Personal safety: The UAE has been designated the world’s safest holiday destination by the international travel industry on two occasions. However, it is always good idea to take out travel insurance and to take the normal precaution to safeguard both yourself and your valuables.
Tipping: Tipping is common practice, but no expected. Gratuities to staff at hotels are at your discretion. Most restaurants add service charges to the bill, so if this charge is not included, add 10 per cent of the total to the bill. Taxi drivers do not expect to be tipped. Supermarket baggers, bag carriers and windscreen washers at petrol stations are generally given Dh2.
Photography: In general ask permission before photographing people. Avoid photographing Muslim women and do not photograph airports, docks, telecommunications equipment, government buildings, military and industrial installations.
Time: The UAE is four hours ahead of GMT. There is no daylight savings used during the summer.
Electricity: Domestic supply is 220 volts. Sockets suitable for three-pin 13 amp plugs of British standard design are the norm, so it is a good idea to bring an adaptor with you. Alternatively adaptors can be purchased in local supermarkets. Appliances purchased in the UAE will generally have two-pin plugs attached.
Clothing: Lightweight summer clothing is ideal with a wrap, sweater or jacket for cooler winter nights and air-conditioned premises. Although the dress code in the UAE is generally casual, guests in the larger hotels do tend to dress more formally in the evening. Since you are visiting a Muslim country, bikinis, swimsuits, shorts and revealing tops should be confined to beach resorts. Women are usually advised not to wear short skirts and to keep their shoulders covered. Note that in Sharjah women are prohibited from wearing swimsuits on public beaches.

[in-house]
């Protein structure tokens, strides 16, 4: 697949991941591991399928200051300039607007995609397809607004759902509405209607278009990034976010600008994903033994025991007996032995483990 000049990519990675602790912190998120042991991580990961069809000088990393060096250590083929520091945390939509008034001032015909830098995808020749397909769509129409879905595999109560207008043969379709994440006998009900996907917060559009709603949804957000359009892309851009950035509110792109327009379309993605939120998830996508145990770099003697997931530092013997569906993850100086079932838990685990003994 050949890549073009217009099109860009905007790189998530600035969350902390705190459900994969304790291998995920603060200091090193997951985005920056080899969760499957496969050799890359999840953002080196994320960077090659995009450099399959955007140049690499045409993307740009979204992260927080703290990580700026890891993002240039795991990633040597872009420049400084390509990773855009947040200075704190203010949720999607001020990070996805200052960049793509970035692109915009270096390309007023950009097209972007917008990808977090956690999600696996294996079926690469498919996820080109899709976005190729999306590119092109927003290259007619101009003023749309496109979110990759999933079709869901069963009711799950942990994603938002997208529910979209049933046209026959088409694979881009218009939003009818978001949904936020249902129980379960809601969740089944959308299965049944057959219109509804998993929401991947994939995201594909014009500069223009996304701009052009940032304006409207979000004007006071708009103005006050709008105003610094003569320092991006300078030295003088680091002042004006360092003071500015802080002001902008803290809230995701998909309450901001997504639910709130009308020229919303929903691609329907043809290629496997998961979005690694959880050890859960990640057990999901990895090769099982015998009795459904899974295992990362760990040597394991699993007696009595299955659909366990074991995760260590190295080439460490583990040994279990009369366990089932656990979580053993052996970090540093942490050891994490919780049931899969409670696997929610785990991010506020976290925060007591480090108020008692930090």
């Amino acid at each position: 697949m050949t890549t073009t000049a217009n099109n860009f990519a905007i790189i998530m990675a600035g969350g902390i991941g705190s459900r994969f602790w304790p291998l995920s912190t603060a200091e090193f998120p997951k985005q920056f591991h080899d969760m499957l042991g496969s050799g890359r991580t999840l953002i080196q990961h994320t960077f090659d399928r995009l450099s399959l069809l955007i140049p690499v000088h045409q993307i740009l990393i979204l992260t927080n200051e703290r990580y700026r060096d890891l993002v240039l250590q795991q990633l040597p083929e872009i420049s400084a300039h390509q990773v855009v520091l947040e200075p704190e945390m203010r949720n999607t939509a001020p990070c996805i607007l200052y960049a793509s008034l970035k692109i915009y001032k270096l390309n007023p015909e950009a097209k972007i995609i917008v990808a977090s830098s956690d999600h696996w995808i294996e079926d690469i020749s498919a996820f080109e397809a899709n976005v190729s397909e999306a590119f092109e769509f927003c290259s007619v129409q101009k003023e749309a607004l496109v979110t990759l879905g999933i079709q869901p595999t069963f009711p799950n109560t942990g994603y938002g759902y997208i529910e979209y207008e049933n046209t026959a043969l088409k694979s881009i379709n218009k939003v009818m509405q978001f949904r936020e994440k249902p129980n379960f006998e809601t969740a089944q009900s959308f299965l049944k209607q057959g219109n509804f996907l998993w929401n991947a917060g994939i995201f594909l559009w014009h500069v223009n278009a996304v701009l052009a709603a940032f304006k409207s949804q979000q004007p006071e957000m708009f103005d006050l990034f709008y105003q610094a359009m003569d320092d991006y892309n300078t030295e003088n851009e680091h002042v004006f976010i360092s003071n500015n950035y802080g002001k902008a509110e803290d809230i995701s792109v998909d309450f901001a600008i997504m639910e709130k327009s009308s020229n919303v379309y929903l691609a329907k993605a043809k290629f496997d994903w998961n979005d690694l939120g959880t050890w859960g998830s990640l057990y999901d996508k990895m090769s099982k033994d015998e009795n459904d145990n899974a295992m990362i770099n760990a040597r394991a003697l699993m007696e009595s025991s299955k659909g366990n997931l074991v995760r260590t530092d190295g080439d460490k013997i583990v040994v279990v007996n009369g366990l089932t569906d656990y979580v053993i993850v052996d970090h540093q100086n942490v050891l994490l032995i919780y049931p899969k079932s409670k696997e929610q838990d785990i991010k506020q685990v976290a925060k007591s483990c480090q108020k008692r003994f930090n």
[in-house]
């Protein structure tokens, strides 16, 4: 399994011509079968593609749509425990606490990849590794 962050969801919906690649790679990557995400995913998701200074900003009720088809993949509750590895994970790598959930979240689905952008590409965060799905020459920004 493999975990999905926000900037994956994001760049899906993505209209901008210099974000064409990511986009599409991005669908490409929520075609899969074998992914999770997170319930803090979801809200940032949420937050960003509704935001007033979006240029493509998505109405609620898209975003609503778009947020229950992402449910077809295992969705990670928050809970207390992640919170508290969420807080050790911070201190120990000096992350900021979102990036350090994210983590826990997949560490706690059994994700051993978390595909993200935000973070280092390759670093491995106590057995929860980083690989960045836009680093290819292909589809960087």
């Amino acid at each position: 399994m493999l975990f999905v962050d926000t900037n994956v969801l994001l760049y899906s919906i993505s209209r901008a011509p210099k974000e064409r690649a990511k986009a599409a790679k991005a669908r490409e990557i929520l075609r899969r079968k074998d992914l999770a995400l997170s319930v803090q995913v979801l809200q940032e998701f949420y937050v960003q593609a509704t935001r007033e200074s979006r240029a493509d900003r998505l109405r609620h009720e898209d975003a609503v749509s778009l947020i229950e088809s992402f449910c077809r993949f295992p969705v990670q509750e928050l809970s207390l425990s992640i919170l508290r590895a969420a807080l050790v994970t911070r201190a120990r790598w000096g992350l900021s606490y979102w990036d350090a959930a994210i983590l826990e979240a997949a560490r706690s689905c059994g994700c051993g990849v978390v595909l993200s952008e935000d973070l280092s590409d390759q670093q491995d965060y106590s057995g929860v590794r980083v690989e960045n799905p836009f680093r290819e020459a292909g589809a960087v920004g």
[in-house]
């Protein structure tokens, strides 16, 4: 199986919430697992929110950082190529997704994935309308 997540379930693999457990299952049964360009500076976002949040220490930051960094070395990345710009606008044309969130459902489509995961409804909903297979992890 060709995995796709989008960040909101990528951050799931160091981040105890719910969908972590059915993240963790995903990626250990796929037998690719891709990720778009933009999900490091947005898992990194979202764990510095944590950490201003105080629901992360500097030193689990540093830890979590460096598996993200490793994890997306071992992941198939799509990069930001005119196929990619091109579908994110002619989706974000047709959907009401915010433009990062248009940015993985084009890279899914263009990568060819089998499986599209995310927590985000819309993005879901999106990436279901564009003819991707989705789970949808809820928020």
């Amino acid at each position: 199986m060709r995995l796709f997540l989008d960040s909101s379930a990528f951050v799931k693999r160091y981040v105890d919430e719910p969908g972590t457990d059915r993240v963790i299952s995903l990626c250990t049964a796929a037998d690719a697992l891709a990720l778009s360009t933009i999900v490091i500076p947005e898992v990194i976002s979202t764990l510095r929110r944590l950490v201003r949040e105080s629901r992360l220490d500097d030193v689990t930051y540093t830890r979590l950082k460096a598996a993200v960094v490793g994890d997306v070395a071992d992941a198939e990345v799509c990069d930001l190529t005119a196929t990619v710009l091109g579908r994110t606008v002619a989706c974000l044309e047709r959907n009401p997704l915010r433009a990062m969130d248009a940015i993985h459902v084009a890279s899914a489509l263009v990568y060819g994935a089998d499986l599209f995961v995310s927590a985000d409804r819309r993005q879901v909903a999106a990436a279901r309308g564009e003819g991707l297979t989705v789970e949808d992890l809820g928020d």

Toilets: Most shopping centres, public gardens, museums etc have clean, well-maintained public toilets. Public toilets in souqs and bus stations are usually just for men. Outside of the cities, you can find public toilets at restaurants and petrol stations, however they may not be in good condition and will generally lack toilet paper.
Food and Water: The standard of food hygiene and water quality is extremely high, especially in all of the larger centres. You should take the time to investigate conditions in smaller cafés in remote areas, although again standards are usually good. Raw salads and shawarmas (meat cooked on a spit and served in a pittta bread sandwich) are to be avoided if you have any doubts.
Water is usually produced by desalination so it is normally safe to drink, nevertheless you may prefer the taste of bottled water. In any case it is advisable to drink plenty of water in the heat so carry a bottle with you at all times.